> one or the other,
> > the competing paradigms will end up consuming valuable 
> project energy.
> >
> > Last time I looked, there was a non-trivial amount of work 
> going into Cocoon
> > for Sitemap DTDs, but since the DTD is a function of the 
> current Avalon
> > configuration, it's a pretty fluid target.  I doubt things 
> are much different
> > with Digester.
> >
> > Okay, enough hot air.  Thanks for your consideration on this.
> >
> > -b
> >
> > p.s. - the application that I am porting is Struts-XSL.  It 
> basically allows
> > for the configuration of Cocoon-ish pipelines within a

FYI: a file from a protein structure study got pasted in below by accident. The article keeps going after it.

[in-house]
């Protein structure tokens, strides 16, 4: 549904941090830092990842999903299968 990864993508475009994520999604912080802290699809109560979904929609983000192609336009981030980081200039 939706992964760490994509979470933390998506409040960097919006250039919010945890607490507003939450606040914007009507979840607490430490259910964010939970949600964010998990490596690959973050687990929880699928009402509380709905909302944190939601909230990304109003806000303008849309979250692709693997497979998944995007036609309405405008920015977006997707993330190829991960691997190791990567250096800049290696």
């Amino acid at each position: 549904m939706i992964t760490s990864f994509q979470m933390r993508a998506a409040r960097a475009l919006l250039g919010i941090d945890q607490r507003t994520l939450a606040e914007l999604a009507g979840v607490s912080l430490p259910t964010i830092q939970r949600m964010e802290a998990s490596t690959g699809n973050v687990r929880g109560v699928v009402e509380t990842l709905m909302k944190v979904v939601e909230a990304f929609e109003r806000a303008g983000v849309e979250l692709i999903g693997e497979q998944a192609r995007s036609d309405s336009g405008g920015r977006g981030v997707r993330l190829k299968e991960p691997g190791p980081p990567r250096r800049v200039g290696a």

> Struts action, without
> > the overhead of Cocoon.  Everything is operational except 
> the Digester/config
> > stuff.  But the StXX pipeline configuration is arbitrary 
> repetition of
> > <transform/> elements, so putting them in set-value 
> elements is too unwieldy.
> > -b
> >
> This particular kind of configuration doesn't fit the pattern 
> of simple
> JavaBean property setters as the customization mechanism.  For 1.1
> compatibility, your best shot is to parameterize a separate 
> XML file that
> defines your own configuration format (which, like every format, is
> probably still fluid as well :-).  In a post-1.1 release, we 
> can look at
> what's going on in the J2EE 1.4 world (using schemas for 
> validation, and
> namespaces for extensibility of deployment descriptors) as a 
> model of how
> to address this concern in a more general way.
> Craig
> --